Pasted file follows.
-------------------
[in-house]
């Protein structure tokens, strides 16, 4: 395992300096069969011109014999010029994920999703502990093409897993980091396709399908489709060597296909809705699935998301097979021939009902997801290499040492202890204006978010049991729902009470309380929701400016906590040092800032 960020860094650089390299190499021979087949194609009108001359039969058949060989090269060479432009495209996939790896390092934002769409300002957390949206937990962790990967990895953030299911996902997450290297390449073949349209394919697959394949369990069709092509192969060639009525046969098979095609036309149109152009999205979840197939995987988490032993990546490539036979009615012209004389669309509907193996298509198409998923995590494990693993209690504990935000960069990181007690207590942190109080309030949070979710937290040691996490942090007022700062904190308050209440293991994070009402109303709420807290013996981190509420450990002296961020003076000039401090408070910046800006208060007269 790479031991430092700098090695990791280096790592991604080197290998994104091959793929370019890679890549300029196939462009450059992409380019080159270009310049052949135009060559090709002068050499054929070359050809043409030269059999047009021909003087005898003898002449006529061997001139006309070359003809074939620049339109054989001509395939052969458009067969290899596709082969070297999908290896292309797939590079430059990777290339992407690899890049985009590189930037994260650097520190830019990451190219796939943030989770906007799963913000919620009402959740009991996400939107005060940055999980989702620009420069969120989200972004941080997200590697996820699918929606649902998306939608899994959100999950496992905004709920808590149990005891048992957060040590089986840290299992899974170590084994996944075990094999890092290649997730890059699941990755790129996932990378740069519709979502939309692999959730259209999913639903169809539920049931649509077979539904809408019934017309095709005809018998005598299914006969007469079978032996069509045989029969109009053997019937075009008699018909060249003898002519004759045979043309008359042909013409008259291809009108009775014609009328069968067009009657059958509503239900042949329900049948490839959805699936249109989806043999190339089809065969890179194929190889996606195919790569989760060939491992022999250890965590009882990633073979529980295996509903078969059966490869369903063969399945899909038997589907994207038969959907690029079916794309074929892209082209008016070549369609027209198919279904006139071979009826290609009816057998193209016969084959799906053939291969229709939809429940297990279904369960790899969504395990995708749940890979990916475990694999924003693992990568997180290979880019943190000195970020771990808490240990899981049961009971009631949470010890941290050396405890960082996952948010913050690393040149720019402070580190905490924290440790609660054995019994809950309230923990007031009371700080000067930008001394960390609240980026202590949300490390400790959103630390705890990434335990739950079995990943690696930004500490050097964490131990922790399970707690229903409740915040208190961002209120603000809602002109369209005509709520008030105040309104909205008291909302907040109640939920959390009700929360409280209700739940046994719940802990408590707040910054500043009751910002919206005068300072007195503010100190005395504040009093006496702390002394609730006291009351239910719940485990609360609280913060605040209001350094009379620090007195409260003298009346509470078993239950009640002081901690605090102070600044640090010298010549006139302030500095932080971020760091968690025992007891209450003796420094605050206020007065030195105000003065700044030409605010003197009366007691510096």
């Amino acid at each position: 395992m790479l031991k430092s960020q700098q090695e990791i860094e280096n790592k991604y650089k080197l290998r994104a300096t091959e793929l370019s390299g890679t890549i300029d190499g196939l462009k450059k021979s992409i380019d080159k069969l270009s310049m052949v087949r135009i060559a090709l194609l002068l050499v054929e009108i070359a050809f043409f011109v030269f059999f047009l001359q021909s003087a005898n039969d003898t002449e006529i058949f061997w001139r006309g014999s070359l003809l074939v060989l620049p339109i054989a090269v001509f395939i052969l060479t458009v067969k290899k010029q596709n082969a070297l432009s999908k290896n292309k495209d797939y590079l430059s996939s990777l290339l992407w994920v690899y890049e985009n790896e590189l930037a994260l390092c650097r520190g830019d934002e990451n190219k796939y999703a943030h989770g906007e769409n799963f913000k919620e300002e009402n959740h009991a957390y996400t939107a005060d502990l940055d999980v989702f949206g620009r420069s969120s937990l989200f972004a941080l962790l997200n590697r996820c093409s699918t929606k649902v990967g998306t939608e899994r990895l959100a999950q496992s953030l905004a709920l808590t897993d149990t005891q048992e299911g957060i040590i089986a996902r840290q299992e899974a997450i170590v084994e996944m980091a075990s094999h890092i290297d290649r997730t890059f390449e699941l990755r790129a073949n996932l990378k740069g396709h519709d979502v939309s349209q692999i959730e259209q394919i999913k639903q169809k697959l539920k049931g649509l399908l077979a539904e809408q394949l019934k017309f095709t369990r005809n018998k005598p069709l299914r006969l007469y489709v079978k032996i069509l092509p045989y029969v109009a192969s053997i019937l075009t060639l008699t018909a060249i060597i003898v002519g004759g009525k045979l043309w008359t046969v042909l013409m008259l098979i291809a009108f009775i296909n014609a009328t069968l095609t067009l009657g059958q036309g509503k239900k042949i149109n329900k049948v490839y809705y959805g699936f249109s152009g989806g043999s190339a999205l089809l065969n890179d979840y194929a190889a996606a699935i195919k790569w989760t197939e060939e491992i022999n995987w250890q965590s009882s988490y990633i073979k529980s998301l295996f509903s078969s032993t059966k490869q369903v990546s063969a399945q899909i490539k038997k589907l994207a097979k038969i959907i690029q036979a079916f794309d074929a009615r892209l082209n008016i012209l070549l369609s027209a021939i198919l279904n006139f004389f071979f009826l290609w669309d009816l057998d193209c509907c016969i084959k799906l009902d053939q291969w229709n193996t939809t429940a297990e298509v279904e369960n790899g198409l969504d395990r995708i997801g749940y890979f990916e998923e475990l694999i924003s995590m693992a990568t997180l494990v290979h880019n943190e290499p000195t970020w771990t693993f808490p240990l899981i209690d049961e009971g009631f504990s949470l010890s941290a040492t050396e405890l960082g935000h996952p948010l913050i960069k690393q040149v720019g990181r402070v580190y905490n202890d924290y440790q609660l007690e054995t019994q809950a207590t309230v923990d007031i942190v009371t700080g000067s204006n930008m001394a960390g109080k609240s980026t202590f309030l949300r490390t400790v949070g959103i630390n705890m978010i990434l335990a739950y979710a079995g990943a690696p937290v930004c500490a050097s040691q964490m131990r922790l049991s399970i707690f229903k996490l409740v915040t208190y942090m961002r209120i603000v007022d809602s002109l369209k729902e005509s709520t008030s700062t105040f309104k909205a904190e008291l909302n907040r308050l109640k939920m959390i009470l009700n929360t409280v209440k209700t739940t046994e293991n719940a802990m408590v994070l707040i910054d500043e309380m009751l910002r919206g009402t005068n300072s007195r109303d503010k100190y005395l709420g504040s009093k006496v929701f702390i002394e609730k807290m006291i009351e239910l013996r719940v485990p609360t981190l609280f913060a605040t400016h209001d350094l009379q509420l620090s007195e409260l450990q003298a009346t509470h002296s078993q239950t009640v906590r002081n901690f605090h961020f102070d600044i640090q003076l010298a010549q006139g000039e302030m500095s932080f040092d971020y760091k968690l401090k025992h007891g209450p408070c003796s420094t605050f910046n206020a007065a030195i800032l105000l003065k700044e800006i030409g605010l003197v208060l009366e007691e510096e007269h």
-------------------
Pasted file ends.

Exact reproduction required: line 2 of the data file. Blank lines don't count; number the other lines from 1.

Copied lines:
């Protein structure tokens, strides 16, 4: 395992300096069969011109014999010029994920999703502990093409897993980091396709399908489709060597296909809705699935998301097979021939009902997801290499040492202890204006978010049991729902009470309380929701400016906590040092800032 960020860094650089390299190499021979087949194609009108001359039969058949060989090269060479432009495209996939790896390092934002769409300002957390949206937990962790990967990895953030299911996902997450290297390449073949349209394919697959394949369990069709092509192969060639009525046969098979095609036309149109152009999205979840197939995987988490032993990546490539036979009615012209004389669309509907193996298509198409998923995590494990693993209690504990935000960069990181007690207590942190109080309030949070979710937290040691996490942090007022700062904190308050209440293991994070009402109303709420807290013996981190509420450990002296961020003076000039401090408070910046800006208060007269 790479031991430092700098090695990791280096790592991604080197290998994104091959793929370019890679890549300029196939462009450059992409380019080159270009310049052949135009060559090709002068050499054929070359050809043409030269059999047009021909003087005898003898002449006529061997001139006309070359003809074939620049339109054989001509395939052969458009067969290899596709082969070297999908290896292309797939590079430059990777290339992407690899890049985009590189930037994260650097520190830019990451190219796939943030989770906007799963913000919620009402959740009991996400939107005060940055999980989702620009420069969120989200972004941080997200590697996820699918929606649902998306939608899994959100999950496992905004709920808590149990005891048992957060040590089986840290299992899974170590084994996944075990094999890092290649997730890059699941990755790129996932990378740069519709979502939309692999959730259209999913639903169809539920049931649509077979539904809408019934017309095709005809018998005598299914006969007469079978032996069509045989029969109009053997019937075009008699018909060249003898002519004759045979043309008359042909013409008259291809009108009775014609009328069968067009009657059958509503239900042949329900049948490839959805699936249109989806043999190339089809065969890179194929190889996606195919790569989760060939491992022999250890965590009882990633073979529980295996509903078969059966490869369903063969399945899909038997589907994207038969959907690029079916794309074929892209082209008016070549369609027209198919279904006139071979009826290609009816057998193209016969084959799906053939291969229709939809429940297990279904369960790899969504395990995708749940890979990916475990694999924003693992990568997180290979880019943190000195970020771990808490240990899981049961009971009631949470010890941290050396405890960082996952948010913050690393040149720019402070580190905490924290440790609660054995019994809950309230923990007031009371700080000067930008001394960390609240980026202590949300490390400790959103630390705890990434335990739950079995990943690696930004500490050097964490131990922790399970707690229903409740915040208190961002209120603000809602002109369209005509709520008030105040309104909205008291909302907040109640939920959390009700929360409280209700739940046994719940802990408590707040910054500043009751910002919206005068300072007195503010100190005395504040009093006496702390002394609730006291009351239910719940485990609360609280913060605040209001350094009379620090007195409260003298009346509470078993239950009640002081901690605090102070600044640090010298010549006139302030500095932080971020760091968690025992007891209450003796420094605050206020007065030195105000003065700044030409605010003197009366007691510096």